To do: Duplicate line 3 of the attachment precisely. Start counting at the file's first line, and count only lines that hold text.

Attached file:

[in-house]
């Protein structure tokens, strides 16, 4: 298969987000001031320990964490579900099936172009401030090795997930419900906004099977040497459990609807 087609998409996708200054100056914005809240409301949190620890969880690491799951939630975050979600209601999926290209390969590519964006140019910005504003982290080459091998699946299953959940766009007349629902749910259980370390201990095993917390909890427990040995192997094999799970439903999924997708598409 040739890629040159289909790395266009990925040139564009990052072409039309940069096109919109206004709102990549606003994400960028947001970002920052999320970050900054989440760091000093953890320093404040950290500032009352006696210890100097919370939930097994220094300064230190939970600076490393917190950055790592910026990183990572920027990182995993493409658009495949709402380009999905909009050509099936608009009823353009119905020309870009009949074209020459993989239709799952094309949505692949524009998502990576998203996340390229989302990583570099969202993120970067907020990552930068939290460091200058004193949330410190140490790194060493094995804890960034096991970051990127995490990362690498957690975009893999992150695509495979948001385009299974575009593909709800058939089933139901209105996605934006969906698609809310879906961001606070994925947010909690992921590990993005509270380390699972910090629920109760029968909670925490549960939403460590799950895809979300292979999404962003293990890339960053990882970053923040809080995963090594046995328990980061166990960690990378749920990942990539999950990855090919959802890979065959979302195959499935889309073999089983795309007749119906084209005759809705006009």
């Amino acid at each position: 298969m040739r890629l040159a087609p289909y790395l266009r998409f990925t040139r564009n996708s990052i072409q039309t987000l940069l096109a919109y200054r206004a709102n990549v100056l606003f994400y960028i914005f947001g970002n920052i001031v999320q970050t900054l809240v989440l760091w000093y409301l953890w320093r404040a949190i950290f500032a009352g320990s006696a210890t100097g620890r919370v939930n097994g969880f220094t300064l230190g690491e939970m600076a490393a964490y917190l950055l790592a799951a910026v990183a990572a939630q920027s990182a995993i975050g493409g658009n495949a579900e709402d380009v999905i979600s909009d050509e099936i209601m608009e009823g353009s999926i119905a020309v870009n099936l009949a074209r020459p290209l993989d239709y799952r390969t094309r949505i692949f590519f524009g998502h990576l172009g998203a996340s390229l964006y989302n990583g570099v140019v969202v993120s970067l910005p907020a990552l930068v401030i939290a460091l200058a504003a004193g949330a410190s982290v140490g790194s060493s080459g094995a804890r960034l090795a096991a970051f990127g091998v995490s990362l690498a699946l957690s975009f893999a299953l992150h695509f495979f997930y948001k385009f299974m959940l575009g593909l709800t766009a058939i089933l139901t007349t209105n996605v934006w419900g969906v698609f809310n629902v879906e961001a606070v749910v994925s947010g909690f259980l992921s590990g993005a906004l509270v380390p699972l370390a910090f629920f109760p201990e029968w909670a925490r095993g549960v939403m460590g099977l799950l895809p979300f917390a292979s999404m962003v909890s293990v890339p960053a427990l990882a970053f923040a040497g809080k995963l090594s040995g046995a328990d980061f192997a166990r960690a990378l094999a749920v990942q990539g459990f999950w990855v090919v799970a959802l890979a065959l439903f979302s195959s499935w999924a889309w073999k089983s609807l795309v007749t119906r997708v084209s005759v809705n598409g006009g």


């Amino acid at each position: 298969m040739r890629l040159a087609p289909y790395l266009r998409f990925t040139r564009n996708s990052i072409q039309t987000l940069l096109a919109y200054r206004a709102n990549v100056l606003f994400y960028i914005f947001g970002n920052i001031v999320q970050t900054l809240v989440l760091w000093y409301l953890w320093r404040a949190i950290f500032a009352g320990s006696a210890t100097g620890r919370v939930n097994g969880f220094t300064l230190g690491e939970m600076a490393a964490y917190l950055l790592a799951a910026v990183a990572a939630q920027s990182a995993i975050g493409g658009n495949a579900e709402d380009v999905i979600s909009d050509e099936i209601m608009e009823g353009s999926i119905a020309v870009n099936l009949a074209r020459p290209l993989d239709y799952r390969t094309r949505i692949f590519f524009g998502h990576l172009g998203a996340s390229l964006y989302n990583g570099v140019v969202v993120s970067l910005p907020a990552l930068v401030i939290a460091l200058a504003a004193g949330a410190s982290v140490g790194s060493s080459g094995a804890r960034l090795a096991a970051f990127g091998v995490s990362l690498a699946l957690s975009f893999a299953l992150h695509f495979f997930y948001k385009f299974m959940l575009g593909l709800t766009a058939i089933l139901t007349t209105n996605v934006w419900g969906v698609f809310n629902v879906e961001a606070v749910v994925s947010g909690f259980l992921s590990g993005a906004l509270v380390p699972l370390a910090f629920f109760p201990e029968w909670a925490r095993g549960v939403m460590g099977l799950l895809p979300f917390a292979s999404m962003v909890s293990v890339p960053a427990l990882a970053f923040a040497g809080k995963l090594s040995g046995a328990d980061f192997a166990r960690a990378l094999a749920v990942q990539g459990f999950w990855v090919v799970a959802l890979a065959l439903f979302s195959s499935w999924a889309w073999k089983s609807l795309v007749t119906r997708v084209s005759v809705n598409g006009g």